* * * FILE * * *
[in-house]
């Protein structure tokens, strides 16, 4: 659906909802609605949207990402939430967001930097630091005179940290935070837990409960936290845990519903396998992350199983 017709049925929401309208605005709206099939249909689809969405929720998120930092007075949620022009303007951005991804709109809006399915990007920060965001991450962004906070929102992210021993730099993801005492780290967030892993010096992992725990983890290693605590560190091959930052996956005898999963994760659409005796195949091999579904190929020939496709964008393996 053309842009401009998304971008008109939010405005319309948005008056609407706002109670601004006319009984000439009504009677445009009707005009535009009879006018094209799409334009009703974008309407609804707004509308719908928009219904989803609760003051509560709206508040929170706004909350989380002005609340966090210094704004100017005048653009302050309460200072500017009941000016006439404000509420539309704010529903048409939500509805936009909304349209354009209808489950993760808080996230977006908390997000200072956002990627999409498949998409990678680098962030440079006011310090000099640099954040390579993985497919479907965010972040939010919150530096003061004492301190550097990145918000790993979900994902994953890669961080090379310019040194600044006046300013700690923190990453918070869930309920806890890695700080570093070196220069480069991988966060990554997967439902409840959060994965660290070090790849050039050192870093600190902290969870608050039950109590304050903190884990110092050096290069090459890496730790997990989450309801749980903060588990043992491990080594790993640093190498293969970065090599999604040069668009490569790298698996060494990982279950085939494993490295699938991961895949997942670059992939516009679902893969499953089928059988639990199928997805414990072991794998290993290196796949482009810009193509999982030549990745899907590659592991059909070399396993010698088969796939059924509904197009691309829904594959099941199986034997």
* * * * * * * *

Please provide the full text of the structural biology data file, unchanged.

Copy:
[in-house]
């Protein structure tokens, strides 16, 4: 659906909802609605949207990402939430967001930097630091005179940290935070837990409960936290845990519903396998992350199983 017709049925929401309208605005709206099939249909689809969405929720998120930092007075949620022009303007951005991804709109809006399915990007920060965001991450962004906070929102992210021993730099993801005492780290967030892993010096992992725990983890290693605590560190091959930052996956005898999963994760659409005796195949091999579904190929020939496709964008393996 053309842009401009998304971008008109939010405005319309948005008056609407706002109670601004006319009984000439009504009677445009009707005009535009009879006018094209799409334009009703974008309407609804707004509308719908928009219904989803609760003051509560709206508040929170706004909350989380002005609340966090210094704004100017005048653009302050309460200072500017009941000016006439404000509420539309704010529903048409939500509805936009909304349209354009209808489950993760808080996230977006908390997000200072956002990627999409498949998409990678680098962030440079006011310090000099640099954040390579993985497919479907965010972040939010919150530096003061004492301190550097990145918000790993979900994902994953890669961080090379310019040194600044006046300013700690923190990453918070869930309920806890890695700080570093070196220069480069991988966060990554997967439902409840959060994965660290070090790849050039050192870093600190902290969870608050039950109590304050903190884990110092050096290069090459890496730790997990989450309801749980903060588990043992491990080594790993640093190498293969970065090599999604040069668009490569790298698996060494990982279950085939494993490295699938991961895949997942670059992939516009679902893969499953089928059988639990199928997805414990072991794998290993290196796949482009810009193509999982030549990745899907590659592991059909070399396993010698088969796939059924509904197009691309829904594959099941199986034997």